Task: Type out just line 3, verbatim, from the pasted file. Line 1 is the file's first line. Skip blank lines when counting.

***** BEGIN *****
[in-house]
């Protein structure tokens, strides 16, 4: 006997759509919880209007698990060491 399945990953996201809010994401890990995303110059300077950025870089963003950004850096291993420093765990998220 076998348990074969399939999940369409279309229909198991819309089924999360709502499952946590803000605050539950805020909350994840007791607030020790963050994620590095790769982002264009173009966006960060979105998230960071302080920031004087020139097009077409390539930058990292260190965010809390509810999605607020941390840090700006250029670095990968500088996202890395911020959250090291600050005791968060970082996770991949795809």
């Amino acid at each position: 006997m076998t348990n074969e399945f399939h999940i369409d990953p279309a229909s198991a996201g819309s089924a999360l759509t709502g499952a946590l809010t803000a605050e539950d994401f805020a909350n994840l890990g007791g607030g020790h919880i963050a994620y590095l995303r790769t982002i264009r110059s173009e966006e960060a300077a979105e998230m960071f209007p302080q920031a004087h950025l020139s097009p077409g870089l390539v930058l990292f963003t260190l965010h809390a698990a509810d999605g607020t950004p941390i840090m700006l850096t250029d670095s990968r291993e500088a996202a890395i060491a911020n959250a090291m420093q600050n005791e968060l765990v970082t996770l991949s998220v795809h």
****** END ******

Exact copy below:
């Amino acid at each position: 006997m076998t348990n074969e399945f399939h999940i369409d990953p279309a229909s198991a996201g819309s089924a999360l759509t709502g499952a946590l809010t803000a605050e539950d994401f805020a909350n994840l890990g007791g607030g020790h919880i963050a994620y590095l995303r790769t982002i264009r110059s173009e966006e960060a300077a979105e998230m960071f209007p302080q920031a004087h950025l020139s097009p077409g870089l390539v930058l990292f963003t260190l965010h809390a698990a509810d999605g607020t950004p941390i840090m700006l850096t250029d670095s990968r291993e500088a996202a890395i060491a911020n959250a090291m420093q600050n005791e968060l765990v970082t996770l991949s998220v795809h």